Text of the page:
On the bitter cold ramparts, Hamlet, Horatio, and Marcellus keep watch. Meanwhile, from inside the castle they hear the roar of revelry. Hamlet condemns Claudius's constant merry-making, saying that it makes the noble Danes look "swinish" and corrupt.
Hamlet connects indulgence of desires to corruption. What looks like enjoyment only hides internal corruption.
The Ghost appears and beckons Hamlet to follow it. But Horatio and Marcellus hold him back: they think the ghost may be a demon laying a trap for him.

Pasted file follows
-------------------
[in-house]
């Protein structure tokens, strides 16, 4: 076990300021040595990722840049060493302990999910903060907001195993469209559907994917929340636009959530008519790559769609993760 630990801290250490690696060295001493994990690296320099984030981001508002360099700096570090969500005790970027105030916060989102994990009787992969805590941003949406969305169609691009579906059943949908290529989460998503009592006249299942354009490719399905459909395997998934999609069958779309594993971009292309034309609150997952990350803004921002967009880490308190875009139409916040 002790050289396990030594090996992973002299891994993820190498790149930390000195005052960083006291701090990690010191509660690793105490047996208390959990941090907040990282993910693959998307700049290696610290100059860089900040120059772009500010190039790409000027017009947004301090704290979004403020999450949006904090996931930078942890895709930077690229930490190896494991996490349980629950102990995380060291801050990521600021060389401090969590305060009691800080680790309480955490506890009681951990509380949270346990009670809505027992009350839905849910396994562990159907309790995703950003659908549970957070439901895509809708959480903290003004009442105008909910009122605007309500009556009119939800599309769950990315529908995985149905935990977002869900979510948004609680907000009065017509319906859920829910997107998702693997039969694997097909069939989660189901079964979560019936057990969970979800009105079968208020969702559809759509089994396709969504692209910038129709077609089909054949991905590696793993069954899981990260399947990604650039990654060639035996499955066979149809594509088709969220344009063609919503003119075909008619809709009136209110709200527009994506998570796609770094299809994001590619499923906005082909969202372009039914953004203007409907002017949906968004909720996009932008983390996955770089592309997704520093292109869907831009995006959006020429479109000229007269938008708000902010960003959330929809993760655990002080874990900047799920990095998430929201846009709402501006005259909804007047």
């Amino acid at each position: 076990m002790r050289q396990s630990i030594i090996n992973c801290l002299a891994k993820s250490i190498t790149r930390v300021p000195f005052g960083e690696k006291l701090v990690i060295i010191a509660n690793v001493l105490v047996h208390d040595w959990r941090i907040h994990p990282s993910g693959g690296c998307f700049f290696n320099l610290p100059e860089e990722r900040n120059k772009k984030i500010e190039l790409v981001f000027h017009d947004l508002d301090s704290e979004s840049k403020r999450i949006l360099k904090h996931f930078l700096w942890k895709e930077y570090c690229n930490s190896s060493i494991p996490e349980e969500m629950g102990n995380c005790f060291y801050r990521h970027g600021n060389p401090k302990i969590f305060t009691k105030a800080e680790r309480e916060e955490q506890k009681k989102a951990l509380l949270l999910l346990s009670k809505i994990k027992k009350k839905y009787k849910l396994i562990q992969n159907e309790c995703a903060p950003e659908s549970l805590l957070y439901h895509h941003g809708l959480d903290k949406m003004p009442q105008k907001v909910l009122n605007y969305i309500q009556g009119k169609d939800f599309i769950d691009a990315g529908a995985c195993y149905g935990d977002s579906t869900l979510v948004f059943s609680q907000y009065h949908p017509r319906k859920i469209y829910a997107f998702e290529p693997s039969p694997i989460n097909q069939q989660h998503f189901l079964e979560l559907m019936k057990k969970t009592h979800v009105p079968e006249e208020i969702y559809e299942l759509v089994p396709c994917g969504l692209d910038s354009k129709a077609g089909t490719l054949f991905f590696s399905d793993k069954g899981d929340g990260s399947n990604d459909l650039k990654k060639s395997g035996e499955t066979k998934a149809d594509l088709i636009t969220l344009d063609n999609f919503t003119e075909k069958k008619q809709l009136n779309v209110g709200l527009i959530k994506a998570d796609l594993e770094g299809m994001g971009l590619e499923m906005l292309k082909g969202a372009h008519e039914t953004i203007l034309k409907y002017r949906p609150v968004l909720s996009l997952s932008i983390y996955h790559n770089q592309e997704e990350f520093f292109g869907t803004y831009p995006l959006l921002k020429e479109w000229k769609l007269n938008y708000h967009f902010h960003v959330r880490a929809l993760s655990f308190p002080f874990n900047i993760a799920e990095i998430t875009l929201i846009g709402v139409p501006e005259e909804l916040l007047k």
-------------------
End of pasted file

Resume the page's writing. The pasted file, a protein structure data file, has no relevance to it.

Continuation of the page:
Religion provides no answers: what looks good could be evil.
Hamlet breaks free of them and follows after the Ghost.
Hamlet takes decisive action.
Marcellus says "something is rotten in the state of Denmark" (1.4.90). They run after Hamlet.
The nation suffers for the immorality of its leaders.